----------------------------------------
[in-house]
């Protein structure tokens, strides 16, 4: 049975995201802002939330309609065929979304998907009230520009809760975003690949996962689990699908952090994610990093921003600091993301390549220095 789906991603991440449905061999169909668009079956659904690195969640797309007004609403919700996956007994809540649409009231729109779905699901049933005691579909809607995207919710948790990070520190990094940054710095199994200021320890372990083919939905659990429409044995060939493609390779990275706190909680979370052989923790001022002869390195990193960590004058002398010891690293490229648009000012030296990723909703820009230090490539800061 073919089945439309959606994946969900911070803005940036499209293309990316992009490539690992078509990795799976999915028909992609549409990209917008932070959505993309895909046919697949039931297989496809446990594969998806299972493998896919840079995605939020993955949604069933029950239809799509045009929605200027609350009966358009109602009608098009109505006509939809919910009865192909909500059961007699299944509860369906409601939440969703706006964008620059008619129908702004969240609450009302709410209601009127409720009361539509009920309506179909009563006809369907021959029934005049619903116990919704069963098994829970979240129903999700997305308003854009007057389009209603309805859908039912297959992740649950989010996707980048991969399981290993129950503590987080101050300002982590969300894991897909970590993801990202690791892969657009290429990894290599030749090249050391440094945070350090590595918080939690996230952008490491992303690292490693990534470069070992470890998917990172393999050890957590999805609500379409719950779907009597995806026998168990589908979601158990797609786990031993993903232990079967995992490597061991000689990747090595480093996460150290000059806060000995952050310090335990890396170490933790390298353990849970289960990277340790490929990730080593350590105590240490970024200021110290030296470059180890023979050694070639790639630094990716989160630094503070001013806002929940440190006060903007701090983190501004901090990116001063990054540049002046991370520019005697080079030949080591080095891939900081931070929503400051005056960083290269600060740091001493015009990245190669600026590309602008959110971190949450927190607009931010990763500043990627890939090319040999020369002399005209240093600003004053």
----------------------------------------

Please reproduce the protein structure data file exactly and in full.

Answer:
[in-house]
């Protein structure tokens, strides 16, 4: 049975995201802002939330309609065929979304998907009230520009809760975003690949996962689990699908952090994610990093921003600091993301390549220095 789906991603991440449905061999169909668009079956659904690195969640797309007004609403919700996956007994809540649409009231729109779905699901049933005691579909809607995207919710948790990070520190990094940054710095199994200021320890372990083919939905659990429409044995060939493609390779990275706190909680979370052989923790001022002869390195990193960590004058002398010891690293490229648009000012030296990723909703820009230090490539800061 073919089945439309959606994946969900911070803005940036499209293309990316992009490539690992078509990795799976999915028909992609549409990209917008932070959505993309895909046919697949039931297989496809446990594969998806299972493998896919840079995605939020993955949604069933029950239809799509045009929605200027609350009966358009109602009608098009109505006509939809919910009865192909909500059961007699299944509860369906409601939440969703706006964008620059008619129908702004969240609450009302709410209601009127409720009361539509009920309506179909009563006809369907021959029934005049619903116990919704069963098994829970979240129903999700997305308003854009007057389009209603309805859908039912297959992740649950989010996707980048991969399981290993129950503590987080101050300002982590969300894991897909970590993801990202690791892969657009290429990894290599030749090249050391440094945070350090590595918080939690996230952008490491992303690292490693990534470069070992470890998917990172393999050890957590999805609500379409719950779907009597995806026998168990589908979601158990797609786990031993993903232990079967995992490597061991000689990747090595480093996460150290000059806060000995952050310090335990890396170490933790390298353990849970289960990277340790490929990730080593350590105590240490970024200021110290030296470059180890023979050694070639790639630094990716989160630094503070001013806002929940440190006060903007701090983190501004901090990116001063990054540049002046991370520019005697080079030949080591080095891939900081931070929503400051005056960083290269600060740091001493015009990245190669600026590309602008959110971190949450927190607009931010990763500043990627890939090319040999020369002399005209240093600003004053």